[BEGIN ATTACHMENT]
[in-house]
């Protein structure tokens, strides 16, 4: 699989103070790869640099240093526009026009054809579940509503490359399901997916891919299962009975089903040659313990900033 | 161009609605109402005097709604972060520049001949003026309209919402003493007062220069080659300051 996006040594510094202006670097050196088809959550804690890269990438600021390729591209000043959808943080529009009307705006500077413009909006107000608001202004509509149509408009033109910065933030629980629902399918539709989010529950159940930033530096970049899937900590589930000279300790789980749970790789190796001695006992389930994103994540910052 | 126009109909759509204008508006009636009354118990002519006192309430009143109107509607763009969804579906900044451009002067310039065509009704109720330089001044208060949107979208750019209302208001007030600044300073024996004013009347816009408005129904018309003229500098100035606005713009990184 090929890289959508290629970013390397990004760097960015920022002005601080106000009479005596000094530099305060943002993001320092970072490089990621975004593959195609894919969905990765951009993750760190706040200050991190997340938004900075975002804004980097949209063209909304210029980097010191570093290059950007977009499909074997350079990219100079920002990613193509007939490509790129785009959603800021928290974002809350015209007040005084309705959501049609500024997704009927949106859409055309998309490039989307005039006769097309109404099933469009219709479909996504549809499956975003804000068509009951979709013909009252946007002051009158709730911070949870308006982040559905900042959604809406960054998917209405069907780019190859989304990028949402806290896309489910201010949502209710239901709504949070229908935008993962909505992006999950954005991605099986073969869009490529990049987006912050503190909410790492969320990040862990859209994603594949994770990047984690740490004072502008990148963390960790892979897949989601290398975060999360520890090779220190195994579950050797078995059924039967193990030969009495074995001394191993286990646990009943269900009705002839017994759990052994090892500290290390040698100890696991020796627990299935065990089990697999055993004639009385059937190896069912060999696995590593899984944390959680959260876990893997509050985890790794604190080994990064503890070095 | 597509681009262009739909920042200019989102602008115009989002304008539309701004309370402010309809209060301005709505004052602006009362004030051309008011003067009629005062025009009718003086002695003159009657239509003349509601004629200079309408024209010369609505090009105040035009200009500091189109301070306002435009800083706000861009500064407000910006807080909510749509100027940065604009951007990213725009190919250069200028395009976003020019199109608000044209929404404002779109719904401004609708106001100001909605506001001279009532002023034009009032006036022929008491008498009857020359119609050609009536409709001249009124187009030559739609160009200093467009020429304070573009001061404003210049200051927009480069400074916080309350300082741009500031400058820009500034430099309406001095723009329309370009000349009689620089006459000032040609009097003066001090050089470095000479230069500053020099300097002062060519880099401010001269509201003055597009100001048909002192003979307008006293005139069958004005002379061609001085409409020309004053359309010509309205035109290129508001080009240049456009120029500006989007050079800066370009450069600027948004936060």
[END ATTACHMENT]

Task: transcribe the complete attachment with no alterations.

[in-house]
């Protein structure tokens, strides 16, 4: 699989103070790869640099240093526009026009054809579940509503490359399901997916891919299962009975089903040659313990900033 | 161009609605109402005097709604972060520049001949003026309209919402003493007062220069080659300051 996006040594510094202006670097050196088809959550804690890269990438600021390729591209000043959808943080529009009307705006500077413009909006107000608001202004509509149509408009033109910065933030629980629902399918539709989010529950159940930033530096970049899937900590589930000279300790789980749970790789190796001695006992389930994103994540910052 | 126009109909759509204008508006009636009354118990002519006192309430009143109107509607763009969804579906900044451009002067310039065509009704109720330089001044208060949107979208750019209302208001007030600044300073024996004013009347816009408005129904018309003229500098100035606005713009990184 090929890289959508290629970013390397990004760097960015920022002005601080106000009479005596000094530099305060943002993001320092970072490089990621975004593959195609894919969905990765951009993750760190706040200050991190997340938004900075975002804004980097949209063209909304210029980097010191570093290059950007977009499909074997350079990219100079920002990613193509007939490509790129785009959603800021928290974002809350015209007040005084309705959501049609500024997704009927949106859409055309998309490039989307005039006769097309109404099933469009219709479909996504549809499956975003804000068509009951979709013909009252946007002051009158709730911070949870308006982040559905900042959604809406960054998917209405069907780019190859989304990028949402806290896309489910201010949502209710239901709504949070229908935008993962909505992006999950954005991605099986073969869009490529990049987006912050503190909410790492969320990040862990859209994603594949994770990047984690740490004072502008990148963390960790892979897949989601290398975060999360520890090779220190195994579950050797078995059924039967193990030969009495074995001394191993286990646990009943269900009705002839017994759990052994090892500290290390040698100890696991020796627990299935065990089990697999055993004639009385059937190896069912060999696995590593899984944390959680959260876990893997509050985890790794604190080994990064503890070095 | 597509681009262009739909920042200019989102602008115009989002304008539309701004309370402010309809209060301005709505004052602006009362004030051309008011003067009629005062025009009718003086002695003159009657239509003349509601004629200079309408024209010369609505090009105040035009200009500091189109301070306002435009800083706000861009500064407000910006807080909510749509100027940065604009951007990213725009190919250069200028395009976003020019199109608000044209929404404002779109719904401004609708106001100001909605506001001279009532002023034009009032006036022929008491008498009857020359119609050609009536409709001249009124187009030559739609160009200093467009020429304070573009001061404003210049200051927009480069400074916080309350300082741009500031400058820009500034430099309406001095723009329309370009000349009689620089006459000032040609009097003066001090050089470095000479230069500053020099300097002062060519880099401010001269509201003055597009100001048909002192003979307008006293005139069958004005002379061609001085409409020309004053359309010509309205035109290129508001080009240049456009120029500006989007050079800066370009450069600027948004936060």